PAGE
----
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Program below is a synchronization between two threads using a Mutex.

It compiles, works and prints what I want in order(alternating R/W for the 2 threads), but it crashes after it's done. Any idea why?

I think it has to do with closing TName handle, if I comment that part it doesn't crash, but I'd like to close opened handles.

HANDLE hMutex, hWriteDone, hReadDone;

int num, state;

void Writer()
{
    for(int x=10; x>=0; x--)
    {

        while (true)
        {

            if (WaitForSingleObject(hMutex, INFINITE) == WAIT_FAILED)
            {

                std::cout<<"In writing loop, no mutex!\n";

                ExitThread(0);
            }

            if (state == 0)
            {

                ReleaseMutex(hMutex);

                WaitForSingleObject(hReadDone, INFINITE);

                continue;
            }
            break;
        }
        std::cout<<"Write done\n";

        num= x;

        state= 0;

        ReleaseMutex(hMutex);

        PulseEvent(hWriteDone);
    }
}

void Reader()
{
    while(true)
    {

        if (WaitForSingleObject(hMutex, INFINITE) == WAIT_FAILED)
        {
            std::cout<<"In reader, no mutex!\n";

            ExitThread(0);

        }
        if (state == 1)
        {
            ReleaseMutex(hMutex);

            WaitForSingleObject(hWriteDone, INFINITE);

            continue;
        }

        if (num == 0)
        {

            std::cout<<"End of data\n";

            ReleaseMutex(hMutex);

            ExitThread(0);
        }
        else {

            std::cout<<"Read done\n";

            state=1;

            ReleaseMutex(hMutex);

            PulseEvent(hReadDone);

        }
    }
}

void main()
{

    HANDLE TName[2];
    DWORD ThreadID;

    state= 1;

    hMutex= CreateMutex(NULL, FALSE, NULL);
    hWriteDone= CreateEvent(NULL, TRUE, FALSE, NULL);
    hReadDone= CreateEvent(NULL, TRUE, FALSE, NULL);

    TName[0]= CreateThread(NULL, 0,
        (LPTHREAD_START_ROUTINE)Writer,
        NULL, 0, &ThreadID);

    TName[1]= CreateThread(NULL, 0,
        (LPTHREAD_START_ROUTINE)Reader,
        NULL, 0, &ThreadID);

    WaitForMultipleObjects(2, TName, TRUE, INFINITE);
    CloseHandle(TName);

    getchar();
}
share|improve this question
    
When you call WaitForSingleObject(), you should be checking for WAIT_OBJECT_0 instead of WAIT_FAILED. When dealing with mutexes, WaitForSingleObject() could return WAIT_ABANDONED, which you are not handling. –  Remy Lebeau Mar 29 at 18:50

2 Answers 2

up vote 1 down vote accepted

The lpStartAddress parameter of CreateThread is of type LPTHREAD_START_ROUTINE. Which is a function pointer compatible with this signature:

DWORD WINAPI ThreadProc(LPVOID lpParameter);

So you need to supply what the function expects. Your function Reader does not fit the bill. Change its signature to be like this:

DWORD WINAPI Reader(LPVOID lpParameter)
{
    ....
}

And likewise for Writer.

Every time you cast something to suppress a compiler warning you are trading an easy to diagnose compile time error for a hard to diagnose run time error. That's a very bad trade. So, as a general rule, don't use casts. Sometimes you'll need to break that rule, but do so in full understanding of what you are doing.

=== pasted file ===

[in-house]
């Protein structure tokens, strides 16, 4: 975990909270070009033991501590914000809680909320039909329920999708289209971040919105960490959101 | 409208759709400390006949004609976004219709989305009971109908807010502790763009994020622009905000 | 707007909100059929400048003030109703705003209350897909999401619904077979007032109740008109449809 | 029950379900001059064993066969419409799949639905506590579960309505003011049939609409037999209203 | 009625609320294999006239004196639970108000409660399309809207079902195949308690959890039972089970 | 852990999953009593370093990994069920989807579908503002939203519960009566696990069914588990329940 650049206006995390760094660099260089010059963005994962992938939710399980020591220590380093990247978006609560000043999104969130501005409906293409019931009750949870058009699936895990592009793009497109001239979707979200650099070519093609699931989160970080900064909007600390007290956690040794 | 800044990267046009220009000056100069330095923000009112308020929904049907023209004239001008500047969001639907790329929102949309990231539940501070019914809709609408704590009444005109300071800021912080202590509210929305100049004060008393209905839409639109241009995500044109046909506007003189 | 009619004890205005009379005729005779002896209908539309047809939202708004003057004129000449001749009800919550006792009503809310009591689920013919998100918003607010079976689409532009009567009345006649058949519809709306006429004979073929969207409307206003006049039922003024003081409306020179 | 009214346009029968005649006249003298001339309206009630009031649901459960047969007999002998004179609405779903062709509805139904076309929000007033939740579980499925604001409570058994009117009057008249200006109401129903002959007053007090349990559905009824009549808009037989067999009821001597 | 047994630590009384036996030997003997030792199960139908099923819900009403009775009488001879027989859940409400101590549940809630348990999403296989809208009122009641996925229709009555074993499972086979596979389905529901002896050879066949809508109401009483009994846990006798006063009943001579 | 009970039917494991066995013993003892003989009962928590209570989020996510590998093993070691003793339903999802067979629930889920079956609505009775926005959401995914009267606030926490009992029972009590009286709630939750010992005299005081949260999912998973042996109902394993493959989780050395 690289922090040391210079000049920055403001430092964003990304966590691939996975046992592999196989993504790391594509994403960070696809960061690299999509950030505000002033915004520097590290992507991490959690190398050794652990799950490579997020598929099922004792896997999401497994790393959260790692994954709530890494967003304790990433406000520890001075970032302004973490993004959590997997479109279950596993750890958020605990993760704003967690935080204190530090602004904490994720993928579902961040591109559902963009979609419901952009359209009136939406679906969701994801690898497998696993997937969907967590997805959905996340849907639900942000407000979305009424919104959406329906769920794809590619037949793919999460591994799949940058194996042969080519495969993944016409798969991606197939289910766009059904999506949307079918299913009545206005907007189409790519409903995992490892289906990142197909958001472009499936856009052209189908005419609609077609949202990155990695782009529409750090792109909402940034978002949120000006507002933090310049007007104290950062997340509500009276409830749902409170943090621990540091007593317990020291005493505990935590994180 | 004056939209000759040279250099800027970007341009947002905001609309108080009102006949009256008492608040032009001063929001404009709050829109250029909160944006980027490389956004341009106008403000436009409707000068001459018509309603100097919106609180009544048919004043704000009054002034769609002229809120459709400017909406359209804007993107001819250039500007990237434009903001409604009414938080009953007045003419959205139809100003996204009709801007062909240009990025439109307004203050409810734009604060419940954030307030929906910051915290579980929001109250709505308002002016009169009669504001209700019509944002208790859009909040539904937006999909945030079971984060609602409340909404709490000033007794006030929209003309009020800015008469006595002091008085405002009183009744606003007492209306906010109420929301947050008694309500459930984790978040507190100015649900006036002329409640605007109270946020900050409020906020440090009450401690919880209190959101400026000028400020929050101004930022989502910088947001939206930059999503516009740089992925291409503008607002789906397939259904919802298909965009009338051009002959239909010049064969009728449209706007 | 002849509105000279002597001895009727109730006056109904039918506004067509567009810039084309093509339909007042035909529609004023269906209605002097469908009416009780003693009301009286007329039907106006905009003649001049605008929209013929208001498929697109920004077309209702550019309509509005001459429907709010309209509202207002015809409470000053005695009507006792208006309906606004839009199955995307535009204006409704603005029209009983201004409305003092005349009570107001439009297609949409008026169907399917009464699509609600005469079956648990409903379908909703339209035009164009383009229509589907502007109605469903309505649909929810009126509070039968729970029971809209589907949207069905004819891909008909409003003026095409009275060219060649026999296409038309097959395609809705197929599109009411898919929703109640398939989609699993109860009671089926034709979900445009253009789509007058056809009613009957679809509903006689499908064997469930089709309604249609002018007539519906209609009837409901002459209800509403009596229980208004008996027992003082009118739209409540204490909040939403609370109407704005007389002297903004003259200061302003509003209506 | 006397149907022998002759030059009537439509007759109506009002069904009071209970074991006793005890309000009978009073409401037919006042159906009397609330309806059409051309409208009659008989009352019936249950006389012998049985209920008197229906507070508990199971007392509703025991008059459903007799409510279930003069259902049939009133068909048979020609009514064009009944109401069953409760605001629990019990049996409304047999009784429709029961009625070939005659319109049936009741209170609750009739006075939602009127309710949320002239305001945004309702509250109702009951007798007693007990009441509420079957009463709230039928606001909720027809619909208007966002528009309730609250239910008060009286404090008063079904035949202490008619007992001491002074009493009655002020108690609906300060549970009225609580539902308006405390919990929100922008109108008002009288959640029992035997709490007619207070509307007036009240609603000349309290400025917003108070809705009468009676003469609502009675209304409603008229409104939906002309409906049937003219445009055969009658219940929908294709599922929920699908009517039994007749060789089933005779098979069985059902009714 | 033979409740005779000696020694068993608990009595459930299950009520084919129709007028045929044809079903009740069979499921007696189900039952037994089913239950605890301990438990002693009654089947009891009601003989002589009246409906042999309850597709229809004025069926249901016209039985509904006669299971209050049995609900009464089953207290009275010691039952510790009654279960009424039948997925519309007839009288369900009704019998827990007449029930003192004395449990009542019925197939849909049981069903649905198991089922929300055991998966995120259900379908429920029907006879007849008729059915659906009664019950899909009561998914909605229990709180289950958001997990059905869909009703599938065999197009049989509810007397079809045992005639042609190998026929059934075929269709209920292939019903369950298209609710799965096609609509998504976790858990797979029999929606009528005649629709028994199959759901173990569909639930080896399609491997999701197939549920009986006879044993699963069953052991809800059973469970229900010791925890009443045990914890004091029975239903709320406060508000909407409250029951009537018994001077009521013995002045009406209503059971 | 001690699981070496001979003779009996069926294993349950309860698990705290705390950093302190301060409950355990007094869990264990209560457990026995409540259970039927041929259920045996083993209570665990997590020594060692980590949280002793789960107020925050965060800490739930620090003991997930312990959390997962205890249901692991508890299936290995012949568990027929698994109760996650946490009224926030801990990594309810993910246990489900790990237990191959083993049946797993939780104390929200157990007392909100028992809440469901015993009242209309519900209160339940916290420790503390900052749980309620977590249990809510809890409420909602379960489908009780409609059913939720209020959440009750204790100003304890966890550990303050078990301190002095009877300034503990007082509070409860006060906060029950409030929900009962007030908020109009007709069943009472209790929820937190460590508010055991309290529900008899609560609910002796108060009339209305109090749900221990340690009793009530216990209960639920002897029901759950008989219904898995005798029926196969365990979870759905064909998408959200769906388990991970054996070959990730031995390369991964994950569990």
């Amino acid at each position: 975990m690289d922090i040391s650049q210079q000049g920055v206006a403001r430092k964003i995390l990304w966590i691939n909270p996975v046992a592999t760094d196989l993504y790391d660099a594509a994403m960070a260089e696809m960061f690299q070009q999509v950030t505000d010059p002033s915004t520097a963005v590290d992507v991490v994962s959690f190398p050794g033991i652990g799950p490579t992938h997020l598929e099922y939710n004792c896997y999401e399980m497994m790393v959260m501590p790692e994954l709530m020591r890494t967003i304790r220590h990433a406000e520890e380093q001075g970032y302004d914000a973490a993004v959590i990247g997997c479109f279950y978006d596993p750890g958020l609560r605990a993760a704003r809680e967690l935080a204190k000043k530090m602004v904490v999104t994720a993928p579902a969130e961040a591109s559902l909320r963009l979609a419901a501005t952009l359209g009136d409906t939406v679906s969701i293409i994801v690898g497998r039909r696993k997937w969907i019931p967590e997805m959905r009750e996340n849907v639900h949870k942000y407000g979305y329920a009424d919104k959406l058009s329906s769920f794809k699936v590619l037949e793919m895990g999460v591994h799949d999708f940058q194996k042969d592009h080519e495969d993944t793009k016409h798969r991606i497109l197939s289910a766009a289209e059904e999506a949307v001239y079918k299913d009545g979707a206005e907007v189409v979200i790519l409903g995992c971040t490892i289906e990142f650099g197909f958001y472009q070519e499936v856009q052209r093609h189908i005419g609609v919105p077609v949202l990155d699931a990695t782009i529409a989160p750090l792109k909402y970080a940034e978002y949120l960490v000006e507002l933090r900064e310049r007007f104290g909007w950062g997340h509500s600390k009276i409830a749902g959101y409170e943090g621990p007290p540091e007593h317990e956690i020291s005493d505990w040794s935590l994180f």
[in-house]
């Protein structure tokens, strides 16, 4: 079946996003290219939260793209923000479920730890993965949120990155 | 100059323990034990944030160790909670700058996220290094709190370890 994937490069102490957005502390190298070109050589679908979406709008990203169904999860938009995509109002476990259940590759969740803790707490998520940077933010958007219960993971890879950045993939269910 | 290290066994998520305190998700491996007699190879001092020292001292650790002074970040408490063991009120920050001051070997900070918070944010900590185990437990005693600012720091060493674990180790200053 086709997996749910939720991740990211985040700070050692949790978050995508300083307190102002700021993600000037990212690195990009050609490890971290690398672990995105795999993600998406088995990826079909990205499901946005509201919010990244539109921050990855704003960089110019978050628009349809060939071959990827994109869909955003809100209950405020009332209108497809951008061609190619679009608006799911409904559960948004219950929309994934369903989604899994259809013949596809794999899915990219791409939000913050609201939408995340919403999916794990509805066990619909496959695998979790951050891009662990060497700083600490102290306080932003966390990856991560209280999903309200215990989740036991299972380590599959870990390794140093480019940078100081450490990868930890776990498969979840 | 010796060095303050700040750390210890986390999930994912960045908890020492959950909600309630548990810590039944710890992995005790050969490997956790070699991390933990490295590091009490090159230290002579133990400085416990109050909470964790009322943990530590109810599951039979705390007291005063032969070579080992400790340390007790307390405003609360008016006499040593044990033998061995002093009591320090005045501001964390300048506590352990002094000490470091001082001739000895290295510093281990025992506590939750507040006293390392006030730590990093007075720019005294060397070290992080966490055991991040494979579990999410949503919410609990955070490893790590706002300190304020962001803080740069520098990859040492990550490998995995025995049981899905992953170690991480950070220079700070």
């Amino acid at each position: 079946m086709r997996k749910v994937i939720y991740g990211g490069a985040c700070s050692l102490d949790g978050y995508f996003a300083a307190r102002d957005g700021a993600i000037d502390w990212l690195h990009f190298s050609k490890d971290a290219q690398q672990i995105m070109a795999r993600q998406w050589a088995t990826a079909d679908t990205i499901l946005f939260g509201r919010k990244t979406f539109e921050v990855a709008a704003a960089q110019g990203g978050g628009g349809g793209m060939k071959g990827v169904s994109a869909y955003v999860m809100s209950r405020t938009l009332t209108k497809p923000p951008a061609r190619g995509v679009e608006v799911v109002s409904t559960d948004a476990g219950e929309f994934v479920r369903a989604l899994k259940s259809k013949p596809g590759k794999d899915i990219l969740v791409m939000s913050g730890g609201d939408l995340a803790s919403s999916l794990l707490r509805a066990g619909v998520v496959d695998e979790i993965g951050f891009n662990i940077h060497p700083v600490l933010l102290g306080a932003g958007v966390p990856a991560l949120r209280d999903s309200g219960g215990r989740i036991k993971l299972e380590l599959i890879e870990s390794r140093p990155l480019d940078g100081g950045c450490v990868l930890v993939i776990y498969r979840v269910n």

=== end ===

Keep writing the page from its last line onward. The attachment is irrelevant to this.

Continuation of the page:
Your main function also has a somewhat bogus signature. If you don't want to process arguments, then you should declare it like this:

int main()

Since you ignore the thread ID, you may as well pass NULL for the final parameter of CreateThread.

This also is wrong:

CloseHandle(TName);

The parameter of CloseHandle is of type HANDLE. You are passing a pointer to an array. You need to do this:

CloseHandle(TName[0]);
CloseHandle(TName[1]);

The Writer function does not return a value. The compiler warns you about that, if you enable sufficient warnings. You should certainly do so.

share|improve this answer
    
While this did work, my program still crashes. Even though this might've solved a problem, it didn't solve the original problem. –  George Irimiciuc Mar 29 at 17:20
    
I'm sorry that my answer is such a disappointment to you. You did fix both thread procedures? –  David Heffernan Mar 29 at 17:21
    
It's not. It seems that if I do CloseHandle(TName[0]); CloseHandle(TName[1]); it works. Why so? –  George Irimiciuc Mar 29 at 17:22
    
Updating OP with code. –  George Irimiciuc Mar 29 at 17:23
    
My answer deals with that too now. –  David Heffernan Mar 29 at 17:25

You should never cast a function pointer. Remove the (LPTHREAD_START_ROUTINE) casts from your code, fix the compiler errors, and try again. Never use casts to quell compiler errors.

share|improve this answer
    
Why should I never cast a fct. pointer? I could do that, but I want to know why. –  George Irimiciuc Mar 29 at 17:09
    
Casting only tells the compiler to shut up, it doesn't actually fix anything. But what if the compiler's warnings are actually valid? If CreateThread wants a certain function signature, you must provide it. –  tenfour Mar 29 at 17:12
    
... and if you provide the wrong function signature, it can cause oddball crashes, often related to the stack. In this case your code probably crashes because your functions don't leave the stack in the state that CreateThread expects. –  tenfour Mar 29 at 17:15
1  
Windows passes the LPVOID parameter to your thread function. That's on the stack. When your thread returns it probably attempts to return to the wrong address: the parameter. –  ScottMcP-MVP Mar 29 at 18:52

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